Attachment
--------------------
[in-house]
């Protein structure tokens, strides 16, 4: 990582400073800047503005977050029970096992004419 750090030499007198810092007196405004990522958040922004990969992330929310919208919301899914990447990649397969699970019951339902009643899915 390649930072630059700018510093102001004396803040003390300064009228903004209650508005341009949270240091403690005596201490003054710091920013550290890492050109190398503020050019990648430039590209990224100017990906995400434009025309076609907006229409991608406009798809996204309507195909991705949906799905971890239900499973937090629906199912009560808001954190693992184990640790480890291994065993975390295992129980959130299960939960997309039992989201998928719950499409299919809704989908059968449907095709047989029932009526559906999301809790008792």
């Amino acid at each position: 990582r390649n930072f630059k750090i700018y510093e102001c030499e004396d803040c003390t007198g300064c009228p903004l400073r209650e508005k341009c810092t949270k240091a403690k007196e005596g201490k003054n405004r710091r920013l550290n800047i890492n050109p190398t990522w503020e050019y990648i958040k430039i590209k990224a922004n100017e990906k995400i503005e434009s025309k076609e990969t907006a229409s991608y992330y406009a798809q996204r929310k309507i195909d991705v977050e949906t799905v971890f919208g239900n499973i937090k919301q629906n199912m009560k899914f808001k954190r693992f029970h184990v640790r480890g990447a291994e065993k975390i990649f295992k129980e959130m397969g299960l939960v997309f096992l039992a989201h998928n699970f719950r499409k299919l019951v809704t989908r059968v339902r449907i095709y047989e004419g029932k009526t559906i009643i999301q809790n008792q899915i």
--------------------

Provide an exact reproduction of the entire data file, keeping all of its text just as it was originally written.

[in-house]
């Protein structure tokens, strides 16, 4: 990582400073800047503005977050029970096992004419 750090030499007198810092007196405004990522958040922004990969992330929310919208919301899914990447990649397969699970019951339902009643899915 390649930072630059700018510093102001004396803040003390300064009228903004209650508005341009949270240091403690005596201490003054710091920013550290890492050109190398503020050019990648430039590209990224100017990906995400434009025309076609907006229409991608406009798809996204309507195909991705949906799905971890239900499973937090629906199912009560808001954190693992184990640790480890291994065993975390295992129980959130299960939960997309039992989201998928719950499409299919809704989908059968449907095709047989029932009526559906999301809790008792």
């Amino acid at each position: 990582r390649n930072f630059k750090i700018y510093e102001c030499e004396d803040c003390t007198g300064c009228p903004l400073r209650e508005k341009c810092t949270k240091a403690k007196e005596g201490k003054n405004r710091r920013l550290n800047i890492n050109p190398t990522w503020e050019y990648i958040k430039i590209k990224a922004n100017e990906k995400i503005e434009s025309k076609e990969t907006a229409s991608y992330y406009a798809q996204r929310k309507i195909d991705v977050e949906t799905v971890f919208g239900n499973i937090k919301q629906n199912m009560k899914f808001k954190r693992f029970h184990v640790r480890g990447a291994e065993k975390i990649f295992k129980e959130m397969g299960l939960v997309f096992l039992a989201h998928n699970f719950r499409k299919l019951v809704t989908r059968v339902r449907i095709y047989e004419g029932k009526t559906i009643i999301q809790n008792q899915i």